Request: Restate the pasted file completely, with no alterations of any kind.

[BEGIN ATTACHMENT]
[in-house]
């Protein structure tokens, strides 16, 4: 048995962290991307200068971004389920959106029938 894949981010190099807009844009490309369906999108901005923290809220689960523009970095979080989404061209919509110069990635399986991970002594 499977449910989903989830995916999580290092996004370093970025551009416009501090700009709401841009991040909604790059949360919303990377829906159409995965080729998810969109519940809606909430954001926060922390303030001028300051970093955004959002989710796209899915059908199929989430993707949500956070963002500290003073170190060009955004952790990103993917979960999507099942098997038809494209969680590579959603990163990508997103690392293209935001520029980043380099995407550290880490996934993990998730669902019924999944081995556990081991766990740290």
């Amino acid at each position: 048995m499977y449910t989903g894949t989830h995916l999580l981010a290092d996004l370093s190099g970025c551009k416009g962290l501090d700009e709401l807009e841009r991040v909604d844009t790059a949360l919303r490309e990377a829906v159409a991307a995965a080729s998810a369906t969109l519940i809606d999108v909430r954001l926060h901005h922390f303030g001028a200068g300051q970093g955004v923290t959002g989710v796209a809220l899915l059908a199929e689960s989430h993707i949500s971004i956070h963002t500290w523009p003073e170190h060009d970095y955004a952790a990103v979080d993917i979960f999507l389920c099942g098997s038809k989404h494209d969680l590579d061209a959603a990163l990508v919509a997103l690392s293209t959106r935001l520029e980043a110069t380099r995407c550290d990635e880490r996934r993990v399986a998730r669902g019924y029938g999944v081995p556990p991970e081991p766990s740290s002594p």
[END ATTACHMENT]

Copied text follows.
[in-house]
């Protein structure tokens, strides 16, 4: 048995962290991307200068971004389920959106029938 894949981010190099807009844009490309369906999108901005923290809220689960523009970095979080989404061209919509110069990635399986991970002594 499977449910989903989830995916999580290092996004370093970025551009416009501090700009709401841009991040909604790059949360919303990377829906159409995965080729998810969109519940809606909430954001926060922390303030001028300051970093955004959002989710796209899915059908199929989430993707949500956070963002500290003073170190060009955004952790990103993917979960999507099942098997038809494209969680590579959603990163990508997103690392293209935001520029980043380099995407550290880490996934993990998730669902019924999944081995556990081991766990740290």
């Amino acid at each position: 048995m499977y449910t989903g894949t989830h995916l999580l981010a290092d996004l370093s190099g970025c551009k416009g962290l501090d700009e709401l807009e841009r991040v909604d844009t790059a949360l919303r490309e990377a829906v159409a991307a995965a080729s998810a369906t969109l519940i809606d999108v909430r954001l926060h901005h922390f303030g001028a200068g300051q970093g955004v923290t959002g989710v796209a809220l899915l059908a199929e689960s989430h993707i949500s971004i956070h963002t500290w523009p003073e170190h060009d970095y955004a952790a990103v979080d993917i979960f999507l389920c099942g098997s038809k989404h494209d969680l590579d061209a959603a990163l990508v919509a997103l690392s293209t959106r935001l520029e980043a110069t380099r995407c550290d990635e880490r996934r993990v399986a998730r669902g019924y029938g999944v081995p556990p991970e081991p766990s740290s002594p």